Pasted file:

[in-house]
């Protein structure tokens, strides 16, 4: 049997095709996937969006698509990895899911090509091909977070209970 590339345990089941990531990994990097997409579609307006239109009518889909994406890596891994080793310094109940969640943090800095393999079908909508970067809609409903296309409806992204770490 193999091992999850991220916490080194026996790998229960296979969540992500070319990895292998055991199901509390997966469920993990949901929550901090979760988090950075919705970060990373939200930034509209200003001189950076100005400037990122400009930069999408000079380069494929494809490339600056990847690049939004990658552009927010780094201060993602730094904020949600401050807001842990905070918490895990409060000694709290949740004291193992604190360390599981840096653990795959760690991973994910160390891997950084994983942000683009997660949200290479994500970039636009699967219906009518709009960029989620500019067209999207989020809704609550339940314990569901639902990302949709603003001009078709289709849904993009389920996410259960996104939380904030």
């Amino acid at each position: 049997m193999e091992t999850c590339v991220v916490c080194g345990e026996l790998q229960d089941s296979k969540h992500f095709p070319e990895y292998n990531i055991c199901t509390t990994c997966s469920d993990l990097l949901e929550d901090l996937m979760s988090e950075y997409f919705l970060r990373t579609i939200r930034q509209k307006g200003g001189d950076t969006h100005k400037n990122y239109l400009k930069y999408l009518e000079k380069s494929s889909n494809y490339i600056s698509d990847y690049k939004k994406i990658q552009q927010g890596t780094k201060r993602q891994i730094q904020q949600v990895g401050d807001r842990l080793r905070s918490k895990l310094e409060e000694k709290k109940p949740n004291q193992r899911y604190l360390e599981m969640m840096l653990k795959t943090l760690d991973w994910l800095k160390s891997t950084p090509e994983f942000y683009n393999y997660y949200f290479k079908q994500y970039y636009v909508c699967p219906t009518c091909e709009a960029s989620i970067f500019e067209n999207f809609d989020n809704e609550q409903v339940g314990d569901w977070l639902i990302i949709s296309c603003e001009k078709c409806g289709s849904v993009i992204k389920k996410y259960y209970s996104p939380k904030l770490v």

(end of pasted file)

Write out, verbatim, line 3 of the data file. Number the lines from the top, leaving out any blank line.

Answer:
């Amino acid at each position: 049997m193999e091992t999850c590339v991220v916490c080194g345990e026996l790998q229960d089941s296979k969540h992500f095709p070319e990895y292998n990531i055991c199901t509390t990994c997966s469920d993990l990097l949901e929550d901090l996937m979760s988090e950075y997409f919705l970060r990373t579609i939200r930034q509209k307006g200003g001189d950076t969006h100005k400037n990122y239109l400009k930069y999408l009518e000079k380069s494929s889909n494809y490339i600056s698509d990847y690049k939004k994406i990658q552009q927010g890596t780094k201060r993602q891994i730094q904020q949600v990895g401050d807001r842990l080793r905070s918490k895990l310094e409060e000694k709290k109940p949740n004291q193992r899911y604190l360390e599981m969640m840096l653990k795959t943090l760690d991973w994910l800095k160390s891997t950084p090509e994983f942000y683009n393999y997660y949200f290479k079908q994500y970039y636009v909508c699967p219906t009518c091909e709009a960029s989620i970067f500019e067209n999207f809609d989020n809704e609550q409903v339940g314990d569901w977070l639902i990302i949709s296309c603003e001009k078709c409806g289709s849904v993009i992204k389920k996410y259960y209970s996104p939380k904030l770490v």